Event ReportsPublished on Aug 14, 2018
People have thought in the past that a three-party system can achieve maximum stability in Pakistan. Observers will be keen to look at how the Pakistani military will be factored into the new dynamic.
Is Pakistan moving towards a more stable three party system?

Various interesting observations came up during a panel discussion on the ‘2018 Pakistan Elections: Results and Implications,’ held on 27 July 2018, at Observer Research Foundation, Delhi. The purpose of the discussion was to analyse the likely implications of the election results, not just for Pakistan, but also for India. The panel consisted of T.C.A. Raghavan, former Indian High Commissioner to Pakistan, Ashok K. Behuria, Senior Fellow and Coordinator, South Asia Centre, IDSA, Rana Banerji, former Special Secretary in Cabinet Secretariat of Government of India and Sushant Sareen, Senior Fellow, ORF.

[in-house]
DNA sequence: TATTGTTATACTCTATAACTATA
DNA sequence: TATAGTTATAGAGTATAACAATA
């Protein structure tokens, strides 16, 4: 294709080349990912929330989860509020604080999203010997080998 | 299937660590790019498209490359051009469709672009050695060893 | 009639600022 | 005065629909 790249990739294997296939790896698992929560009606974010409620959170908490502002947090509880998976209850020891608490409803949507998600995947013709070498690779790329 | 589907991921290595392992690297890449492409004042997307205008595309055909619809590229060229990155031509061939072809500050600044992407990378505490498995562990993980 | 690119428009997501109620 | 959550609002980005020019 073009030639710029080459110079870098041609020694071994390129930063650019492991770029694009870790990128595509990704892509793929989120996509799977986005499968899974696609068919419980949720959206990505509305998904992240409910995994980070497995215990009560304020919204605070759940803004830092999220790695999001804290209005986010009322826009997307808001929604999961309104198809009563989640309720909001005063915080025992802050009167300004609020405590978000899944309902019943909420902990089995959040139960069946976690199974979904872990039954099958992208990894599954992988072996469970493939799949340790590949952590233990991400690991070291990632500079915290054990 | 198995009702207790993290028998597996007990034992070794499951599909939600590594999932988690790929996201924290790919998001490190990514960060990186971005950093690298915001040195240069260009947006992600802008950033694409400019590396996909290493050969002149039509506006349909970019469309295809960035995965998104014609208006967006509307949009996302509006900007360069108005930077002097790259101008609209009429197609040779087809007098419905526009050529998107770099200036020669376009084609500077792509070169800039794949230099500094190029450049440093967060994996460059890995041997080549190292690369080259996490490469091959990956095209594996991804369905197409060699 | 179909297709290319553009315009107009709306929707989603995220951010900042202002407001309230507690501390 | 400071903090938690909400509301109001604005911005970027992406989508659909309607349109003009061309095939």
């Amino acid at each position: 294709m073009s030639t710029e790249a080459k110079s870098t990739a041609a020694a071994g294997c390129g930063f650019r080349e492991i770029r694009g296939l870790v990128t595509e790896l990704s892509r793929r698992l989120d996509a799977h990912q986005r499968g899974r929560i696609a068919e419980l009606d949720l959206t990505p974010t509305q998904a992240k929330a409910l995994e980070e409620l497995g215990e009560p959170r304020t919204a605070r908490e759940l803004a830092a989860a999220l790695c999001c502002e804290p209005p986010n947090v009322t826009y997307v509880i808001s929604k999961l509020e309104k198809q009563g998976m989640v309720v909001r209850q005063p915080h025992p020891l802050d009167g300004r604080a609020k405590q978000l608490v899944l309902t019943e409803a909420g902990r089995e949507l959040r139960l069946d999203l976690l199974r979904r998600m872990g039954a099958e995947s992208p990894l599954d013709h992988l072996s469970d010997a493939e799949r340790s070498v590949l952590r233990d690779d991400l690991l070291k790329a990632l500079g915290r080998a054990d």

One significant observation was that the extremist religious and right-wing parties in Pakistan, contrary to the claims that extremist parties had been routed in the 2018 polls, put up a strong showing. The Tehreek-e- Labaik Pakistan (TLP), which is an extreme religious party, has emerged as the third largest party in Punjab province. There is a glaring difference between their vote share and that of the winner’s, but specifically in terms of ranking, the party is number three in terms of the total votes polled. What is equally significant is that they have got support from across Punjab and also from the financial capital, Karachi.

Pakistan’s Peoples Party (PPP) was reduced to virtually a non-entity in the Punjab province. The party may have attained five seats from South Punjab, but those are traditional seats where the party had very strong candidates with their own following. In central and north Punjab, in most constituencies, the number of votes the party received were in the low thousands.